Supreme Court limits cellphone searches after arrests
It is always good to keep the state in check.
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In a strong defense of digital age privacy, a unanimous Supreme Court ruled Wednesday that police may not generally search the cellphones of people they arrest without first getting search warrants.
Cellphones are powerful devices unlike anything else police may find on someone they arrest, Chief Justice John Roberts said for the court. Because the phones contain so much information, police must get a warrant before looking through them, Roberts said.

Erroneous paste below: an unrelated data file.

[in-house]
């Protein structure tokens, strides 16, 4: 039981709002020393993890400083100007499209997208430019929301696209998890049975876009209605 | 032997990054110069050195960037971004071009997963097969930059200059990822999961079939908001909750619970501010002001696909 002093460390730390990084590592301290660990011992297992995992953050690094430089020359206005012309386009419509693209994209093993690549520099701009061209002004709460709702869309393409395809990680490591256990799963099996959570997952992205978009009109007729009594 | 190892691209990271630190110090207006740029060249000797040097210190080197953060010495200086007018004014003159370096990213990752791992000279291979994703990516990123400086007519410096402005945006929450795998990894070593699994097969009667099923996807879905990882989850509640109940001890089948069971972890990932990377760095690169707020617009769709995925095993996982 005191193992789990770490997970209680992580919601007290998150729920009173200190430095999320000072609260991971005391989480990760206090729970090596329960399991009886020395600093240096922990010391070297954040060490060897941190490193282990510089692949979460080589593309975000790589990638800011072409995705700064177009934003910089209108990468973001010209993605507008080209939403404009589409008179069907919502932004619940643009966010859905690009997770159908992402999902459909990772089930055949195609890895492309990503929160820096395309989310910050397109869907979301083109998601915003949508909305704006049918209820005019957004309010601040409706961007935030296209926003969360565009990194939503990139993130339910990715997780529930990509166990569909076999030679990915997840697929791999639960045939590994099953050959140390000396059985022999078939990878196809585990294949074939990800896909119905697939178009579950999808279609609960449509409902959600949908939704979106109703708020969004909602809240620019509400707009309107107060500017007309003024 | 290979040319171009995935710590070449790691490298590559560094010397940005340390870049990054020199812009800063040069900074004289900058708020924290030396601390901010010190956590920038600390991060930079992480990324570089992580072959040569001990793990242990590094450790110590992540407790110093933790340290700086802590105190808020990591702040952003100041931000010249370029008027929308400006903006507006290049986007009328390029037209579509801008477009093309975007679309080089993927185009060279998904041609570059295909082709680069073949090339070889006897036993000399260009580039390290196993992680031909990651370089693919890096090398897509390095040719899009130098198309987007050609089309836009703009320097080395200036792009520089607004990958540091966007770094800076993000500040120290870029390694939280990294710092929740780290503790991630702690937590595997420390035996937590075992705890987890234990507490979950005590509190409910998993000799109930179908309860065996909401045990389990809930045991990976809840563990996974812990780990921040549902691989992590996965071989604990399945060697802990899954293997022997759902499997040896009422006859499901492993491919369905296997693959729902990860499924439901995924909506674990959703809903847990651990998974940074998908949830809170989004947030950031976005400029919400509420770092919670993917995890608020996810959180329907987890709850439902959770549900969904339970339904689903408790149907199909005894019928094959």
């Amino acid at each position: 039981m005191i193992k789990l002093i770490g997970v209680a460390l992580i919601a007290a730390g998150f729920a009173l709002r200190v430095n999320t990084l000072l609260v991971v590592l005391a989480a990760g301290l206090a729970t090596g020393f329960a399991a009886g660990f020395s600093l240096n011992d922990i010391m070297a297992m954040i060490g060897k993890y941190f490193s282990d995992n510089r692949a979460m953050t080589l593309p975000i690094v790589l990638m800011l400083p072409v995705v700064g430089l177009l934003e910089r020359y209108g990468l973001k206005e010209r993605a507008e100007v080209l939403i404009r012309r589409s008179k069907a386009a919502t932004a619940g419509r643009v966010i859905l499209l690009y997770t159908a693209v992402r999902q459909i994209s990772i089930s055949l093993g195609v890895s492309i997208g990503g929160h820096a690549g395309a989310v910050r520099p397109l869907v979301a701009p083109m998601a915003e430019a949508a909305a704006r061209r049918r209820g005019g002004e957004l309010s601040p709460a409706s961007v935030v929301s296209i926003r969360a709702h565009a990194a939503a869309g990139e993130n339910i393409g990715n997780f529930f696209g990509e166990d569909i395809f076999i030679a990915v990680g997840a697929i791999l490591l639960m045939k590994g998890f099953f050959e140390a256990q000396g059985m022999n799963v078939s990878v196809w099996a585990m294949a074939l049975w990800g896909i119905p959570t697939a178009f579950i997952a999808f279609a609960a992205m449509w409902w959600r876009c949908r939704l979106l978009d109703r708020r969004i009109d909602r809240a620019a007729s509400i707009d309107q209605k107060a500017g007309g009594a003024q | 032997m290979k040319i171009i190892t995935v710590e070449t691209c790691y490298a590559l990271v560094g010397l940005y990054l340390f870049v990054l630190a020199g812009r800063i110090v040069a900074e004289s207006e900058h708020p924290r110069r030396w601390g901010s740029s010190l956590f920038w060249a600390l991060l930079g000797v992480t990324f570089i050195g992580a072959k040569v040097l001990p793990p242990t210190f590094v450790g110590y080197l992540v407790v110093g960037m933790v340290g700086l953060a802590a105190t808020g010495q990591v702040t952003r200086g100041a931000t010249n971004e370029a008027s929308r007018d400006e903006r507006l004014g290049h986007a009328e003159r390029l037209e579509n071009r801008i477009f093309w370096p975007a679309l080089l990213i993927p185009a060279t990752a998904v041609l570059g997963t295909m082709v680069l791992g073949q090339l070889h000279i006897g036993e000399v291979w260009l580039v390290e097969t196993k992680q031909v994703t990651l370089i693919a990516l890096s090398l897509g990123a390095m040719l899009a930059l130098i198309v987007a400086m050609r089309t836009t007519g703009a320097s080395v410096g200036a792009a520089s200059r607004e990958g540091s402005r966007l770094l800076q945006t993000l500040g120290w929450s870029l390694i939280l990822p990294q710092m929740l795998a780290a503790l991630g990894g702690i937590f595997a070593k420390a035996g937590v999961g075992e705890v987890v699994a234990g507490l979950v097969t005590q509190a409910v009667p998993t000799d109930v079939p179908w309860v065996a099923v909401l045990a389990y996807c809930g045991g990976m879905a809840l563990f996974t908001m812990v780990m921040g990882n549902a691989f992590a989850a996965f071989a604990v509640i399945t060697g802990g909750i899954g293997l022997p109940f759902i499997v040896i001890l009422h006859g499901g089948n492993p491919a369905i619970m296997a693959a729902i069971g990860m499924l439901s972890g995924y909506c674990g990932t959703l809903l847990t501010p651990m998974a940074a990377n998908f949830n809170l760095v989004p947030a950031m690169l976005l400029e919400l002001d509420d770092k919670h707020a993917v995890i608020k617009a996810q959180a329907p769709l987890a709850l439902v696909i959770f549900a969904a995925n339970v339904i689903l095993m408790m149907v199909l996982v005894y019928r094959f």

“Modern cellphones are not just another technological convenience. With all they contain and all they may reveal, they hold for many Americans the privacies of life,” Roberts said.
The court chose not to extend earlier rulings that allow police to empty a suspect’s pockets and examine whatever they find to ensure officers’ safety and prevent the destruction of evidence.
The Obama administration and the state of California, defending the cellphone searches, said cellphones should have no greater protection from a search than anything else police find.